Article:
Hand hygiene, not isolation, reduces MRSA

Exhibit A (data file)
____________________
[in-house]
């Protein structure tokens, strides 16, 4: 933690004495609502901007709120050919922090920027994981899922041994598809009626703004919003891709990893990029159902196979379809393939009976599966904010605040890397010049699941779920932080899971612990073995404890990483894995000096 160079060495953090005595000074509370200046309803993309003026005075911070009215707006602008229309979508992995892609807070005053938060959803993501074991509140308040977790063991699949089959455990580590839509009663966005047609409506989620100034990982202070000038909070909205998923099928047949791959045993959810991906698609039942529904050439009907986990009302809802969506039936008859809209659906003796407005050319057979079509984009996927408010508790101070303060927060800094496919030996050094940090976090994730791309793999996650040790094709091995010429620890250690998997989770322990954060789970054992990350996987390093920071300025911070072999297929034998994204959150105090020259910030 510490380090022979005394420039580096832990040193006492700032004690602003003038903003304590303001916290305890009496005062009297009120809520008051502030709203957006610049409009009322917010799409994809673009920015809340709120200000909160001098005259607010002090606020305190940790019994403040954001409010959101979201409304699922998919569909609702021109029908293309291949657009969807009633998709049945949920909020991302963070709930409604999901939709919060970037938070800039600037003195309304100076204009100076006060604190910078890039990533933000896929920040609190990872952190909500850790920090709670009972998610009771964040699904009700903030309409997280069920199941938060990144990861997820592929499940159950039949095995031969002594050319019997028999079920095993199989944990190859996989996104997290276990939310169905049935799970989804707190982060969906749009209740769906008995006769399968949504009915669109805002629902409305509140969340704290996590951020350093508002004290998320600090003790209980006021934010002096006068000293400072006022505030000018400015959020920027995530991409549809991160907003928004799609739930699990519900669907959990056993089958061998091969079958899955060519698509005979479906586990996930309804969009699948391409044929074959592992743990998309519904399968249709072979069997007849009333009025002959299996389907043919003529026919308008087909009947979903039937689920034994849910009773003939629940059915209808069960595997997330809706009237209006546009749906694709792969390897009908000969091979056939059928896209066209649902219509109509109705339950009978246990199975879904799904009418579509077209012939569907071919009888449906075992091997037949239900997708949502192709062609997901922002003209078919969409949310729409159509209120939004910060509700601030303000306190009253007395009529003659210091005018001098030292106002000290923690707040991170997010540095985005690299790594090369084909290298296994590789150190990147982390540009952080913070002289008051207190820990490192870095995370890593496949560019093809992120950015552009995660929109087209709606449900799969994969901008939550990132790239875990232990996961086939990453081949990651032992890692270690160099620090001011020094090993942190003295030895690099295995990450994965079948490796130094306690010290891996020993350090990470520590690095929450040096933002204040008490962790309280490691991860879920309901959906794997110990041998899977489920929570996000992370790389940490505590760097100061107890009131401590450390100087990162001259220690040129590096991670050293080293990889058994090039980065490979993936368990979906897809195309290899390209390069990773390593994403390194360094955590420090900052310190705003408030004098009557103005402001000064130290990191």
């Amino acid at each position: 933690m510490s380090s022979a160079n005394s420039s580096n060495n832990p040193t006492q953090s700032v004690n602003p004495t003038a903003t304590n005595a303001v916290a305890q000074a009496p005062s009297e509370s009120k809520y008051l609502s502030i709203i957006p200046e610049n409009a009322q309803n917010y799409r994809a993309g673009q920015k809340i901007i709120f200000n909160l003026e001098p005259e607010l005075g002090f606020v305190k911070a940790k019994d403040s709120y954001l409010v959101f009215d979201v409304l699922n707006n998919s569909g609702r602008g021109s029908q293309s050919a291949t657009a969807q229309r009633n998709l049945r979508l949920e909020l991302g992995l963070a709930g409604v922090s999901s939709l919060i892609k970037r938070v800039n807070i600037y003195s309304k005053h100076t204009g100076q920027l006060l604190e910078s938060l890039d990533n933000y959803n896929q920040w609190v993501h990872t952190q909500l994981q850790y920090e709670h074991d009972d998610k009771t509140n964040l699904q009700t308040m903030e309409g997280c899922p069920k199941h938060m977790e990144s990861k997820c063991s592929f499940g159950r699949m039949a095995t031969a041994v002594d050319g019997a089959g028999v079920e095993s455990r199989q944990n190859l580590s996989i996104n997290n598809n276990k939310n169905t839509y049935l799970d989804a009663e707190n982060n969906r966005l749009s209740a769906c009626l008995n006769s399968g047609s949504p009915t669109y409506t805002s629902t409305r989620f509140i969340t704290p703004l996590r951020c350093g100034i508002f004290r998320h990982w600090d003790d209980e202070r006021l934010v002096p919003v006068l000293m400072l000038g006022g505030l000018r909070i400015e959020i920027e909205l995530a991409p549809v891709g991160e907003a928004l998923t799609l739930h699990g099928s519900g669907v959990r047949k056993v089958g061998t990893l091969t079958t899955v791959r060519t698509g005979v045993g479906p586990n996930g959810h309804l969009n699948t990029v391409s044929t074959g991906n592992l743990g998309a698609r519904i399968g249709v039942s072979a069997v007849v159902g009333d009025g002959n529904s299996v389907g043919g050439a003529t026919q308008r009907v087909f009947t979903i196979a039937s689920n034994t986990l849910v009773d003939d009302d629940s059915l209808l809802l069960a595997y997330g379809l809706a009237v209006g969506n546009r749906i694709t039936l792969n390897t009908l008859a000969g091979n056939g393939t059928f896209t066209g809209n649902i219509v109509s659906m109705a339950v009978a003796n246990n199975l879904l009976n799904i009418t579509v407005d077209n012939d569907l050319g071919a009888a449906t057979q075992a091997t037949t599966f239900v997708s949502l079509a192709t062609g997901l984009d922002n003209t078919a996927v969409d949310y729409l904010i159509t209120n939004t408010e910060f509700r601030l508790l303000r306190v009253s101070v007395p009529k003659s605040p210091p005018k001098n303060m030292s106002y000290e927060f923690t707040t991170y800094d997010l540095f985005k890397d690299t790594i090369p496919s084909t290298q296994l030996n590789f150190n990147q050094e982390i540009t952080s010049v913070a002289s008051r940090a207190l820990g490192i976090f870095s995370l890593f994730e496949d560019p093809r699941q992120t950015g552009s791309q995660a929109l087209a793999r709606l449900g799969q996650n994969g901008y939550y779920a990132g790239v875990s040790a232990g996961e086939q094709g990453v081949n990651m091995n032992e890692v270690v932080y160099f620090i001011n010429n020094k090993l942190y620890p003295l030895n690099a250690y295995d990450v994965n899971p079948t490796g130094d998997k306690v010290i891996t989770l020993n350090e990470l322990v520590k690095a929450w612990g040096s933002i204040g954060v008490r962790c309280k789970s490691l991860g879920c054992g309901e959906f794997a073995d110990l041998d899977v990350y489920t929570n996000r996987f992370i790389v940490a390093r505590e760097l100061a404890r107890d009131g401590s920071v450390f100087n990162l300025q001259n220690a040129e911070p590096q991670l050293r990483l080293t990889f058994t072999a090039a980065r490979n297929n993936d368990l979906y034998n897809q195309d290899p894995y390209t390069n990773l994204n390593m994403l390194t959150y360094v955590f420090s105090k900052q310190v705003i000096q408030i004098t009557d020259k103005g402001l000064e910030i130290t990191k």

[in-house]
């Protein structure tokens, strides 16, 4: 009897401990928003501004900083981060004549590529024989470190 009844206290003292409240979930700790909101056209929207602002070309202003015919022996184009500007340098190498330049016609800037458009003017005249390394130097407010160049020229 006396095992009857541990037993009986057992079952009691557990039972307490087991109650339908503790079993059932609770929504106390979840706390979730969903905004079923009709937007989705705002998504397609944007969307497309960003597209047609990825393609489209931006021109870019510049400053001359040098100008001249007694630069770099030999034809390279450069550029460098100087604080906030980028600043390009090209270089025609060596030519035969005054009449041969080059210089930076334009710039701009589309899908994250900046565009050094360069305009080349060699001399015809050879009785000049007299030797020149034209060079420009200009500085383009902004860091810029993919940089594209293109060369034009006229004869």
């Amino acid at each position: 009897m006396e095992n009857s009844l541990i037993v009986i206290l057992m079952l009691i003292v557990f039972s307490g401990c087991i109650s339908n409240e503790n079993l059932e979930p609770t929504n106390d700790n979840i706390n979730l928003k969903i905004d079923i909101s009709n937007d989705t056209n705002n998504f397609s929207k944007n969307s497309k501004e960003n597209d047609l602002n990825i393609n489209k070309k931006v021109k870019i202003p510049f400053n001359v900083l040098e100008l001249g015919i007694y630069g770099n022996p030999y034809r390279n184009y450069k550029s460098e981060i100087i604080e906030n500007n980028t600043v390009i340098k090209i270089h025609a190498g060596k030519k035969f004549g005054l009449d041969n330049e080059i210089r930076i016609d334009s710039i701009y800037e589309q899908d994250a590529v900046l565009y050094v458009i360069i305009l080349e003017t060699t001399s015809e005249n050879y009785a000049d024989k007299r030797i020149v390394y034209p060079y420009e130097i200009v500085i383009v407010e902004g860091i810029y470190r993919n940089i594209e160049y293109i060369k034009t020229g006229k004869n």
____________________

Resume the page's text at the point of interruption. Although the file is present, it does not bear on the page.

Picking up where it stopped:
Proper hand hygiene can reduce methicillin-resistant Staphylococcus aureus (MRSA) infections by as much as 95 percent, according to Virginia Commonwealth University researchers. In a nine-year study, researchers found horizontal infection-prevention strategies that encourage hand washing to prevent MRSA and other infections that are transmitted via contact could be more effective than the traditional vertical approach of simply isolating MRSA patients. Isolating patients not only causes feelings of anxiety and depression, but also results in fewer visits by providers and increases the chances of bed sores and falls, lead investigator Michael B. Edmond, chair of infectious diseases at the VCU School of Medicine, said in a statement yesterday. "Patient safety is the key benefit to this approach. We found that it not only prevents MRSA, but other infections that are transmitted via contact. It can also save hospitals a lot of money," Edmond said. Announcement